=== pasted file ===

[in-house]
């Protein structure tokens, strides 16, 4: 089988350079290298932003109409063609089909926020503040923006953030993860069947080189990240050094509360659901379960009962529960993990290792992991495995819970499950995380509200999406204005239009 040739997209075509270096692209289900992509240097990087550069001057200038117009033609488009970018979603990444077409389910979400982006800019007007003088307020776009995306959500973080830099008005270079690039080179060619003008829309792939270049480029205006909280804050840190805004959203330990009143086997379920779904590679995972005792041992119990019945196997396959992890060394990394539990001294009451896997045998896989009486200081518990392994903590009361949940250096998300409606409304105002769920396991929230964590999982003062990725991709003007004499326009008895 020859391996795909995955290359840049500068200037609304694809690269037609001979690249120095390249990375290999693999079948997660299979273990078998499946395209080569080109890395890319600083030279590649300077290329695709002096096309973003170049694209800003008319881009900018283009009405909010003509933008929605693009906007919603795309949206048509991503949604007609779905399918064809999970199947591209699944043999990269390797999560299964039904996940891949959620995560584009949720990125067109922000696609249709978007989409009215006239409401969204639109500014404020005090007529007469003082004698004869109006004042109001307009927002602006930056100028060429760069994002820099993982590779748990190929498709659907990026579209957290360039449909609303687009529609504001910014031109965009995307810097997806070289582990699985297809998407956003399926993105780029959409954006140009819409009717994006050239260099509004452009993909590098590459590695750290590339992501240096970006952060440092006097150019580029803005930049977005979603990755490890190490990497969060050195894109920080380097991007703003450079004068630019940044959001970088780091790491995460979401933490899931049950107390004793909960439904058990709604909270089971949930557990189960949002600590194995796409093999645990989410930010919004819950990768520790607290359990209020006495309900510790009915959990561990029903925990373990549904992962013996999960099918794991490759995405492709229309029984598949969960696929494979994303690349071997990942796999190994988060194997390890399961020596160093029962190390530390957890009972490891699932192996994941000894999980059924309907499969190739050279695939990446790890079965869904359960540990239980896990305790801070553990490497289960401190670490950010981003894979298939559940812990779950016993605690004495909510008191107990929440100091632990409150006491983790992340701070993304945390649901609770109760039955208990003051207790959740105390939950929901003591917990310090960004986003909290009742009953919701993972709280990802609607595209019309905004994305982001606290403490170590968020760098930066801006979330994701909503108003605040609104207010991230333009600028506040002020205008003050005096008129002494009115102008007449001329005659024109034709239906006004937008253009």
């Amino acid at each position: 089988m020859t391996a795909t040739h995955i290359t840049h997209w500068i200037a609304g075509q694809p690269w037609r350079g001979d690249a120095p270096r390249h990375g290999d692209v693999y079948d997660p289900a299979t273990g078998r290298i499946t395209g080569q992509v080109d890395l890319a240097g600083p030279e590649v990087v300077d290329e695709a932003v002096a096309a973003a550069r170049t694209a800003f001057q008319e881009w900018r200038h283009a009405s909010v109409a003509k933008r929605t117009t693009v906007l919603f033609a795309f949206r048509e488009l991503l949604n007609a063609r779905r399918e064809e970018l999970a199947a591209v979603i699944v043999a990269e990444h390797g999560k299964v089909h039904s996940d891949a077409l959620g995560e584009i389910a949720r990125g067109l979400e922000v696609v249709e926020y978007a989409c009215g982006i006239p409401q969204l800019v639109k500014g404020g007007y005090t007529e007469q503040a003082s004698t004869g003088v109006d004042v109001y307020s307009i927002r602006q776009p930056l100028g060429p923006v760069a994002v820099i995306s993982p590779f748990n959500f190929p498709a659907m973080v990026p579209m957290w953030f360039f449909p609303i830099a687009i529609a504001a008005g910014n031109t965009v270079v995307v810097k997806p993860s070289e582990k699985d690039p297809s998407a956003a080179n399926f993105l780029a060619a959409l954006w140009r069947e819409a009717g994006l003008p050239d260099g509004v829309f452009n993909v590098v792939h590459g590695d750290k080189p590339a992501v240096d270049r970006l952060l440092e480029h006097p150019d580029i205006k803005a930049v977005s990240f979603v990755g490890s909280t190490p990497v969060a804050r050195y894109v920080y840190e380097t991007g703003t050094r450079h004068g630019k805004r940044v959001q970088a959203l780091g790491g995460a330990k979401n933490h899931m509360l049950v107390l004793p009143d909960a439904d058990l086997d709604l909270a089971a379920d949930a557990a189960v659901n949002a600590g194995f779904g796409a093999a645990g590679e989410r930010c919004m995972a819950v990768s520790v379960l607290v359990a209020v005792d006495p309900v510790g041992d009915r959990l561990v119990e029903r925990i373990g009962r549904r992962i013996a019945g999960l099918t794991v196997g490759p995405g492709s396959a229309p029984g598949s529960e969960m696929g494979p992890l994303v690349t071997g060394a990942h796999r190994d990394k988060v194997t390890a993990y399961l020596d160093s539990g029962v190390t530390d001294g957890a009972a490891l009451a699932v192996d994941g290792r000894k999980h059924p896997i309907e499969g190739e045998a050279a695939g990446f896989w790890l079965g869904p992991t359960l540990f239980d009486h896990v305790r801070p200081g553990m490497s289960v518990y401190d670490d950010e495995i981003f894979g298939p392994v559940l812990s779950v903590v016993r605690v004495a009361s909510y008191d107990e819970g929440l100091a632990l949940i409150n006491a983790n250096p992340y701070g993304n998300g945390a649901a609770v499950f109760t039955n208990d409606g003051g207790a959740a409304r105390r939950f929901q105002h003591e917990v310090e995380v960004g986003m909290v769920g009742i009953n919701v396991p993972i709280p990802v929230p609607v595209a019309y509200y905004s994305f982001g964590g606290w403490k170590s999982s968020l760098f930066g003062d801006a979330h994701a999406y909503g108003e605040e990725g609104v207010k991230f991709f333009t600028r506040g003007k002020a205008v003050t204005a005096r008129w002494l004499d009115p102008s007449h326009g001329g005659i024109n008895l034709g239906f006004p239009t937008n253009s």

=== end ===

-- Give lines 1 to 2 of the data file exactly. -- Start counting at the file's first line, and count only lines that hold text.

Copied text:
[in-house]
């Protein structure tokens, strides 16, 4: 089988350079290298932003109409063609089909926020503040923006953030993860069947080189990240050094509360659901379960009962529960993990290792992991495995819970499950995380509200999406204005239009 040739997209075509270096692209289900992509240097990087550069001057200038117009033609488009970018979603990444077409389910979400982006800019007007003088307020776009995306959500973080830099008005270079690039080179060619003008829309792939270049480029205006909280804050840190805004959203330990009143086997379920779904590679995972005792041992119990019945196997396959992890060394990394539990001294009451896997045998896989009486200081518990392994903590009361949940250096998300409606409304105002769920396991929230964590999982003062990725991709003007004499326009008895 020859391996795909995955290359840049500068200037609304694809690269037609001979690249120095390249990375290999693999079948997660299979273990078998499946395209080569080109890395890319600083030279590649300077290329695709002096096309973003170049694209800003008319881009900018283009009405909010003509933008929605693009906007919603795309949206048509991503949604007609779905399918064809999970199947591209699944043999990269390797999560299964039904996940891949959620995560584009949720990125067109922000696609249709978007989409009215006239409401969204639109500014404020005090007529007469003082004698004869109006004042109001307009927002602006930056100028060429760069994002820099993982590779748990190929498709659907990026579209957290360039449909609303687009529609504001910014031109965009995307810097997806070289582990699985297809998407956003399926993105780029959409954006140009819409009717994006050239260099509004452009993909590098590459590695750290590339992501240096970006952060440092006097150019580029803005930049977005979603990755490890190490990497969060050195894109920080380097991007703003450079004068630019940044959001970088780091790491995460979401933490899931049950107390004793909960439904058990709604909270089971949930557990189960949002600590194995796409093999645990989410930010919004819950990768520790607290359990209020006495309900510790009915959990561990029903925990373990549904992962013996999960099918794991490759995405492709229309029984598949969960696929494979994303690349071997990942796999190994988060194997390890399961020596160093029962190390530390957890009972490891699932192996994941000894999980059924309907499969190739050279695939990446790890079965869904359960540990239980896990305790801070553990490497289960401190670490950010981003894979298939559940812990779950016993605690004495909510008191107990929440100091632990409150006491983790992340701070993304945390649901609770109760039955208990003051207790959740105390939950929901003591917990310090960004986003909290009742009953919701993972709280990802609607595209019309905004994305982001606290403490170590968020760098930066801006979330994701909503108003605040609104207010991230333009600028506040002020205008003050005096008129002494009115102008007449001329005659024109034709239906006004937008253009």